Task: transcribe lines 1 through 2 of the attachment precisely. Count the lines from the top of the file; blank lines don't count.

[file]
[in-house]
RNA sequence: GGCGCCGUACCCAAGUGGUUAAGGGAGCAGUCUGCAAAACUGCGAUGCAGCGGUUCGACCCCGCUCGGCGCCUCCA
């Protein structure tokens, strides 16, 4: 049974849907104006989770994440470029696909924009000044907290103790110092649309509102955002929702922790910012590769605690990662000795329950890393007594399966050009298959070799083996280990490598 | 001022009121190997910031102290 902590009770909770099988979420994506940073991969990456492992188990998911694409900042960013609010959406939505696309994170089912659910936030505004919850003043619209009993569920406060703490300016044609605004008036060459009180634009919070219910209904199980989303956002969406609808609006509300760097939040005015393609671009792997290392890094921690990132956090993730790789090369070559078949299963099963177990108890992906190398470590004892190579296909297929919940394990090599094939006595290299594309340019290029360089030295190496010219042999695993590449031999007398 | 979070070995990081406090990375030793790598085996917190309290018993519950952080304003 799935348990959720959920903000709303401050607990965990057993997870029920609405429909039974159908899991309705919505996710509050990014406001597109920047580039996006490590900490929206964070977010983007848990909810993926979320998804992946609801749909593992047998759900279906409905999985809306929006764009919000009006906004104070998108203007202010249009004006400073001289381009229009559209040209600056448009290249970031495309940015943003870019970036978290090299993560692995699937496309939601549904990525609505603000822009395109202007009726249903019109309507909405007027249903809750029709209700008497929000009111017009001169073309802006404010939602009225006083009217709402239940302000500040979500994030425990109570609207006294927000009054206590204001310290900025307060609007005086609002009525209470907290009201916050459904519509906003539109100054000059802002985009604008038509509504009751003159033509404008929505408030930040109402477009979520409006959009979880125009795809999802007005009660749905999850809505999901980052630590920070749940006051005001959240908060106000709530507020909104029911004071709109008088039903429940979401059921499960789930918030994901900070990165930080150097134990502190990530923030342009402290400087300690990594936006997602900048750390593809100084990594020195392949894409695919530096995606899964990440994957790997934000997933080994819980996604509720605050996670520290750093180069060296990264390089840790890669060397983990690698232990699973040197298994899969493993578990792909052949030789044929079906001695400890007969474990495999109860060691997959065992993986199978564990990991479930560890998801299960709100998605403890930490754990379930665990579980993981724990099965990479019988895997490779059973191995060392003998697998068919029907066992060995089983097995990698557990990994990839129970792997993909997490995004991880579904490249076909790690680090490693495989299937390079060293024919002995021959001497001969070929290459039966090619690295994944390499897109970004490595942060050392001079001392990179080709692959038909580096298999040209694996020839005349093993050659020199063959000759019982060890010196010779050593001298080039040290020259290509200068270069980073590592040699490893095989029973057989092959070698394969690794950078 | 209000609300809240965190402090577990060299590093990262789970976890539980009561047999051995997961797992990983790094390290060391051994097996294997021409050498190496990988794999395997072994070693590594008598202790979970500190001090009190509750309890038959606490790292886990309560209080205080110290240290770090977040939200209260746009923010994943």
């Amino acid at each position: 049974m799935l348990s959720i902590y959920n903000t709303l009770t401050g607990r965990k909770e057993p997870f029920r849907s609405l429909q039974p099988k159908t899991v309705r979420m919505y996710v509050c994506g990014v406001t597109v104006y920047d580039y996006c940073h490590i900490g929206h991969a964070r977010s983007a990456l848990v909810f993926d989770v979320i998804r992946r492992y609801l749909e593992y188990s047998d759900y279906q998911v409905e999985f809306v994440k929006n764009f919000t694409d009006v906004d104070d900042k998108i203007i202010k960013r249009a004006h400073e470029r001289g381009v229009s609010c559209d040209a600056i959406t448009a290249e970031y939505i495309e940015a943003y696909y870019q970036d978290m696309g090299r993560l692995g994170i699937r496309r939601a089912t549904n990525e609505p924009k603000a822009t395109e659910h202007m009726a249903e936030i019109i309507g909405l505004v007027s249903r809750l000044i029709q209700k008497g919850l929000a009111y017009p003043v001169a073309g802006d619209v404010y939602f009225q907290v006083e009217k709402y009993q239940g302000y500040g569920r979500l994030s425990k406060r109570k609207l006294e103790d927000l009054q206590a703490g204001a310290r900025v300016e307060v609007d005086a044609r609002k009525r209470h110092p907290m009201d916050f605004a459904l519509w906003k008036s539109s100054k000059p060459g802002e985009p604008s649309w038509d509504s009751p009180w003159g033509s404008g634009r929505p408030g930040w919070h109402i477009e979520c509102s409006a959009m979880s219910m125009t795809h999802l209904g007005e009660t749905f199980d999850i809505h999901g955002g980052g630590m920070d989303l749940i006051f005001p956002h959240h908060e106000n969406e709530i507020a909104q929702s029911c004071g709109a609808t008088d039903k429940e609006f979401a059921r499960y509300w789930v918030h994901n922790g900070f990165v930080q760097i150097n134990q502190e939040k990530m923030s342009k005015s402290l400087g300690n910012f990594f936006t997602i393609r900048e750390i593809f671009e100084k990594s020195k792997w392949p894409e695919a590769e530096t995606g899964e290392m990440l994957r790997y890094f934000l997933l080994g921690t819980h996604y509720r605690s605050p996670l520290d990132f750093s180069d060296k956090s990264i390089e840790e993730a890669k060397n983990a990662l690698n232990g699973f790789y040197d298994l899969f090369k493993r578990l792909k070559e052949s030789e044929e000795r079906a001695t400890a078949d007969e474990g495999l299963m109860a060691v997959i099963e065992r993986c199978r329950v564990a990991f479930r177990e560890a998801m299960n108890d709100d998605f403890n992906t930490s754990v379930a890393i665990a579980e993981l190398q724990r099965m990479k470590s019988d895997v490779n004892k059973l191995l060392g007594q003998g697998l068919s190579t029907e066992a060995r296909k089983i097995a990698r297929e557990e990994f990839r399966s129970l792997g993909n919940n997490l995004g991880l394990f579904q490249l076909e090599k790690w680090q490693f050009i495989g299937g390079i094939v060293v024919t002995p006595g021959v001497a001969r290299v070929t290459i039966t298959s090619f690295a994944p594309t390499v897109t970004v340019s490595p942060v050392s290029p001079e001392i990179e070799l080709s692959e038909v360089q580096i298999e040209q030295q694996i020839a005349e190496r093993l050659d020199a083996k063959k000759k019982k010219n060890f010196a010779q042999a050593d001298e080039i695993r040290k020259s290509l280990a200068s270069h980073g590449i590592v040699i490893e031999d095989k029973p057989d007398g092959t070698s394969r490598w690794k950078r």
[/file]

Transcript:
[in-house]
RNA sequence: GGCGCCGUACCCAAGUGGUUAAGGGAGCAGUCUGCAAAACUGCGAUGCAGCGGUUCGACCCCGCUCGGCGCCUCCA